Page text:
NEW YORK ( TheStreet) -- The major equity indexes dug a big hole for themselves on Monday if they're going to break their streak of three straight weeks of declines as renewed eurozone debt worries fueled a deep sell-off. The Dow Jones Industrial Average posted a triple-digit loss to finish at its lowest level since April 19. The blue-chip index has now fallen in five of the past seven sessions, and its year-to-date gain sits at 7% with May's trading responsible for a 3.4% pullback from 2011 highs in late April. First-quarter earnings season is enduring a semi-shaky ending. According to data from Thomson Reuters, 68% of the 475 companies in the S&P 500 that had reported their quarterly results as of May 20 beat the average analysts' view. That's above the long-term percentage of 62% since 1994, but below 74% average the market has seen in the past four quarters.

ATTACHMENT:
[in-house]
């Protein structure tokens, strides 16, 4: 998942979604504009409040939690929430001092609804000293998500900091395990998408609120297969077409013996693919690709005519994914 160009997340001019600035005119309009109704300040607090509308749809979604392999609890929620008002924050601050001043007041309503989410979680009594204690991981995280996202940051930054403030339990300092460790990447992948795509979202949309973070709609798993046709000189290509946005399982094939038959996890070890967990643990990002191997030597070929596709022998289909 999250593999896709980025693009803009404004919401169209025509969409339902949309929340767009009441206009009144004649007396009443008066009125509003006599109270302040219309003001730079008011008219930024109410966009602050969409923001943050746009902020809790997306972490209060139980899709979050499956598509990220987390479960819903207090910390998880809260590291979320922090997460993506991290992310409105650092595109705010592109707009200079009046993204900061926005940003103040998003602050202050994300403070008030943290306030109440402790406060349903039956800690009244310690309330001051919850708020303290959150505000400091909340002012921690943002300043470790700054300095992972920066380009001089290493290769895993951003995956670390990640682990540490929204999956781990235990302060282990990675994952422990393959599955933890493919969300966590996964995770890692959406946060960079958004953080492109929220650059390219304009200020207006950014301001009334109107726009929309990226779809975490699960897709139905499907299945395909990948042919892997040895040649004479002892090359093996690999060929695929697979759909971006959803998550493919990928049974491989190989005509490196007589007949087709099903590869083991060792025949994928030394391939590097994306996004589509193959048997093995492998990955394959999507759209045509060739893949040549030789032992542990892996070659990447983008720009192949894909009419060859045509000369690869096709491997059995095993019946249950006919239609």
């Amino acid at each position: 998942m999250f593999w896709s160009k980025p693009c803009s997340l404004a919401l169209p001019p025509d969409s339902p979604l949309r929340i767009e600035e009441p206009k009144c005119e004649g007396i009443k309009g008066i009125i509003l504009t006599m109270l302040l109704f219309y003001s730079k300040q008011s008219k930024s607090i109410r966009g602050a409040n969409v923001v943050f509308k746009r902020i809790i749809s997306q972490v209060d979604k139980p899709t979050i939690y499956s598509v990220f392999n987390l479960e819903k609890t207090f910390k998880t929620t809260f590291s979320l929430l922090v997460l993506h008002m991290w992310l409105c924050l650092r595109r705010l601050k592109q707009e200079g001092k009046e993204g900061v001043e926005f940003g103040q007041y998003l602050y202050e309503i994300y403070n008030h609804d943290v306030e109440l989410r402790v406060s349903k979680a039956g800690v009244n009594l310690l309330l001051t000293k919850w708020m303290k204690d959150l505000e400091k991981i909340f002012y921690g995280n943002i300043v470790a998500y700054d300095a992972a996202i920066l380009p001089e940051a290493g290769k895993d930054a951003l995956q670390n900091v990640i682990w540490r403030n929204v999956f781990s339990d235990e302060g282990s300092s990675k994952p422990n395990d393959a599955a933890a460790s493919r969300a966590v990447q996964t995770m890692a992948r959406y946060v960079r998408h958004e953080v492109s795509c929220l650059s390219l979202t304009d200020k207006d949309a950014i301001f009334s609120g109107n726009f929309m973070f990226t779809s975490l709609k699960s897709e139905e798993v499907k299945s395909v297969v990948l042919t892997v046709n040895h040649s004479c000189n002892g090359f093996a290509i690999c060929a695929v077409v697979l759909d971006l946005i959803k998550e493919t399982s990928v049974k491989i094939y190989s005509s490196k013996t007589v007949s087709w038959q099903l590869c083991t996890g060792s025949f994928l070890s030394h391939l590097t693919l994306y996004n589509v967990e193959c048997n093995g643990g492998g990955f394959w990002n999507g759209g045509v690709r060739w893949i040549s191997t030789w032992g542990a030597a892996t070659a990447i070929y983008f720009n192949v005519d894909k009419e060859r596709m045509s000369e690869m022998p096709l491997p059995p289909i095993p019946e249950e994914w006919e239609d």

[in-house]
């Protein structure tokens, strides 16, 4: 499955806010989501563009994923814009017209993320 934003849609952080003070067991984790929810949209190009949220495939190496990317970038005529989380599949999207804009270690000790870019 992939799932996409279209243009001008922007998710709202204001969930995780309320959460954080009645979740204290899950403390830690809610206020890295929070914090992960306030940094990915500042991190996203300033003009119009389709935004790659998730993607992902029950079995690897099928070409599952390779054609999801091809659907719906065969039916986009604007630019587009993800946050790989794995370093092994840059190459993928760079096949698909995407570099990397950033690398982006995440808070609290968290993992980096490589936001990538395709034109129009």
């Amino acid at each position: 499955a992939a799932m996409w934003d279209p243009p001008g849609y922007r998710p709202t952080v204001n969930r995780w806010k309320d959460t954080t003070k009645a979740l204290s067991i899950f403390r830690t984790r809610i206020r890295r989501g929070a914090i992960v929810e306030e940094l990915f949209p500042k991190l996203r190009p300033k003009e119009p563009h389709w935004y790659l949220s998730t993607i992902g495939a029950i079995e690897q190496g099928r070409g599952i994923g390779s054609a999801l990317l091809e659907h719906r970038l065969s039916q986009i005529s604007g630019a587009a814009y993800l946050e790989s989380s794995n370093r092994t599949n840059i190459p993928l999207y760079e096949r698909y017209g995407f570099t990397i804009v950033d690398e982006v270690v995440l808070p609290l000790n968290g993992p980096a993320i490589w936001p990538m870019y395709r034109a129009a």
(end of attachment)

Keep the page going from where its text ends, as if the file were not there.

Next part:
In addition, the aggregate beat sits at 6% for the first quarter, which is again above a long-term average of 2%, but below the 9% pace set in the past year. Tuesday's calendar features four S&P 500 components led by semiconductor capital equipment giant Applied Materials ( AMAT). Applied Materials has topped the consensus profit view in four straight quarters and the average estimate of analysts polled by Thomson Reuters is for earnings of 37 cents a share in the company's fiscal second quarter ended in April on revenue of $2.77 billion. Wall Street has some skepticism about the stock ahead of the report with 13 of the 21 analysts covering the shares at either hold (11) or underperform (2) with the 12-month median price target sitting at $17. The stock is flat since the start of 2011, and has pulled back 19% since hitting a 52-week high of $16.93 on March 3. Of course, the numbers, which are due after the closing bell, may end up being so much noise as Applied Materials will likely provide more color on its May 4 agreement to acquire Varian Semiconductor ( VSEA), a $4.9 billion deal that got decent reviews when it was announced but the shares since seen a decline.